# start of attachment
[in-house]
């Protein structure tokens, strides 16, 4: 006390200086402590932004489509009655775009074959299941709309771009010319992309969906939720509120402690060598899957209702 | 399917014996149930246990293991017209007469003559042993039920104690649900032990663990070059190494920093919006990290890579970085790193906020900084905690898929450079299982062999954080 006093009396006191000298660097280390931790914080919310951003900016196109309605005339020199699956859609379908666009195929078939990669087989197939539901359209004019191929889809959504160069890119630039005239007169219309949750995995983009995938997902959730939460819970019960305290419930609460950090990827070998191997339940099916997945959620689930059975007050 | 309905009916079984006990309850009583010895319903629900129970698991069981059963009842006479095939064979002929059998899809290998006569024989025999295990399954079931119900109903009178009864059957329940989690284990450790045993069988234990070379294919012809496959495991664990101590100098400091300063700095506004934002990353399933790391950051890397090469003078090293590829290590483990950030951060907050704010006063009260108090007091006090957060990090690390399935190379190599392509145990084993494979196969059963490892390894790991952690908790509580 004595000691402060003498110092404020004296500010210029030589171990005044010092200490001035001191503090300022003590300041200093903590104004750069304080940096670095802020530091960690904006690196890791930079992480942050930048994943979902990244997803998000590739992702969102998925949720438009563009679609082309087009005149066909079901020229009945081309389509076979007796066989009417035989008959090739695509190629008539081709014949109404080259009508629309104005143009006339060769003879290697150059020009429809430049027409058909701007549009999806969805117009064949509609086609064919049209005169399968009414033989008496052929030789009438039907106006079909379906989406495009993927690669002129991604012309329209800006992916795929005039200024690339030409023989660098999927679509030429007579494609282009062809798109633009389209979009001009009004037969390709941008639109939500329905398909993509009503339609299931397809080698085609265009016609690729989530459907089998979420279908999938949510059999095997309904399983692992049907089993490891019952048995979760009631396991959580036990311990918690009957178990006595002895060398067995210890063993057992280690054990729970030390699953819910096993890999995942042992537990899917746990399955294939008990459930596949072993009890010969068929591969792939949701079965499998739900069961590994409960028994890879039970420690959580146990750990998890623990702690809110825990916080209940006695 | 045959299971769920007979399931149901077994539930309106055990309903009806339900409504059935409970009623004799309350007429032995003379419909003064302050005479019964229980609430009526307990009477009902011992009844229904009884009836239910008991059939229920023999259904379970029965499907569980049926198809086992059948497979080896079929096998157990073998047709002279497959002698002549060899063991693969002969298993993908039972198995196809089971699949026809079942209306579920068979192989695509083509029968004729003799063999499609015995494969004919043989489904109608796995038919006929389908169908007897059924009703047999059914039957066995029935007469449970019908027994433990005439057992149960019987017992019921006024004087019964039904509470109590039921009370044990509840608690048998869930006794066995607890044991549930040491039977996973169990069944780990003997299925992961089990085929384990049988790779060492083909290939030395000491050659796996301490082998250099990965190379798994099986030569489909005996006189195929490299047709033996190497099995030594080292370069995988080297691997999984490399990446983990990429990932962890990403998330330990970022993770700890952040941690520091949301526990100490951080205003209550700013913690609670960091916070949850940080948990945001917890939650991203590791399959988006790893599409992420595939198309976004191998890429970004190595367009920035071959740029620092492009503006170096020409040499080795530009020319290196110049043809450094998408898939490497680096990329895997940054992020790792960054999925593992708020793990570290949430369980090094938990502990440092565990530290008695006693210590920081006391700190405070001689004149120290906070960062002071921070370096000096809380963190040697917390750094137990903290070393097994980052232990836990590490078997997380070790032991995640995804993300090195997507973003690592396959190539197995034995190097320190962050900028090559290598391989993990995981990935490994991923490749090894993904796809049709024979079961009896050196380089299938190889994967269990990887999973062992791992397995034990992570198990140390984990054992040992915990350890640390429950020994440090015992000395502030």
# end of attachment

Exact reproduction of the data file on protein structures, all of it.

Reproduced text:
[in-house]
């Protein structure tokens, strides 16, 4: 006390200086402590932004489509009655775009074959299941709309771009010319992309969906939720509120402690060598899957209702 | 399917014996149930246990293991017209007469003559042993039920104690649900032990663990070059190494920093919006990290890579970085790193906020900084905690898929450079299982062999954080 006093009396006191000298660097280390931790914080919310951003900016196109309605005339020199699956859609379908666009195929078939990669087989197939539901359209004019191929889809959504160069890119630039005239007169219309949750995995983009995938997902959730939460819970019960305290419930609460950090990827070998191997339940099916997945959620689930059975007050 | 309905009916079984006990309850009583010895319903629900129970698991069981059963009842006479095939064979002929059998899809290998006569024989025999295990399954079931119900109903009178009864059957329940989690284990450790045993069988234990070379294919012809496959495991664990101590100098400091300063700095506004934002990353399933790391950051890397090469003078090293590829290590483990950030951060907050704010006063009260108090007091006090957060990090690390399935190379190599392509145990084993494979196969059963490892390894790991952690908790509580 004595000691402060003498110092404020004296500010210029030589171990005044010092200490001035001191503090300022003590300041200093903590104004750069304080940096670095802020530091960690904006690196890791930079992480942050930048994943979902990244997803998000590739992702969102998925949720438009563009679609082309087009005149066909079901020229009945081309389509076979007796066989009417035989008959090739695509190629008539081709014949109404080259009508629309104005143009006339060769003879290697150059020009429809430049027409058909701007549009999806969805117009064949509609086609064919049209005169399968009414033989008496052929030789009438039907106006079909379906989406495009993927690669002129991604012309329209800006992916795929005039200024690339030409023989660098999927679509030429007579494609282009062809798109633009389209979009001009009004037969390709941008639109939500329905398909993509009503339609299931397809080698085609265009016609690729989530459907089998979420279908999938949510059999095997309904399983692992049907089993490891019952048995979760009631396991959580036990311990918690009957178990006595002895060398067995210890063993057992280690054990729970030390699953819910096993890999995942042992537990899917746990399955294939008990459930596949072993009890010969068929591969792939949701079965499998739900069961590994409960028994890879039970420690959580146990750990998890623990702690809110825990916080209940006695 | 045959299971769920007979399931149901077994539930309106055990309903009806339900409504059935409970009623004799309350007429032995003379419909003064302050005479019964229980609430009526307990009477009902011992009844229904009884009836239910008991059939229920023999259904379970029965499907569980049926198809086992059948497979080896079929096998157990073998047709002279497959002698002549060899063991693969002969298993993908039972198995196809089971699949026809079942209306579920068979192989695509083509029968004729003799063999499609015995494969004919043989489904109608796995038919006929389908169908007897059924009703047999059914039957066995029935007469449970019908027994433990005439057992149960019987017992019921006024004087019964039904509470109590039921009370044990509840608690048998869930006794066995607890044991549930040491039977996973169990069944780990003997299925992961089990085929384990049988790779060492083909290939030395000491050659796996301490082998250099990965190379798994099986030569489909005996006189195929490299047709033996190497099995030594080292370069995988080297691997999984490399990446983990990429990932962890990403998330330990970022993770700890952040941690520091949301526990100490951080205003209550700013913690609670960091916070949850940080948990945001917890939650991203590791399959988006790893599409992420595939198309976004191998890429970004190595367009920035071959740029620092492009503006170096020409040499080795530009020319290196110049043809450094998408898939490497680096990329895997940054992020790792960054999925593992708020793990570290949430369980090094938990502990440092565990530290008695006693210590920081006391700190405070001689004149120290906070960062002071921070370096000096809380963190040697917390750094137990903290070393097994980052232990836990590490078997997380070790032991995640995804993300090195997507973003690592396959190539197995034995190097320190962050900028090559290598391989993990995981990935490994991923490749090894993904796809049709024979079961009896050196380089299938190889994967269990990887999973062992791992397995034990992570198990140390984990054992040992915990350890640390429950020994440090015992000395502030």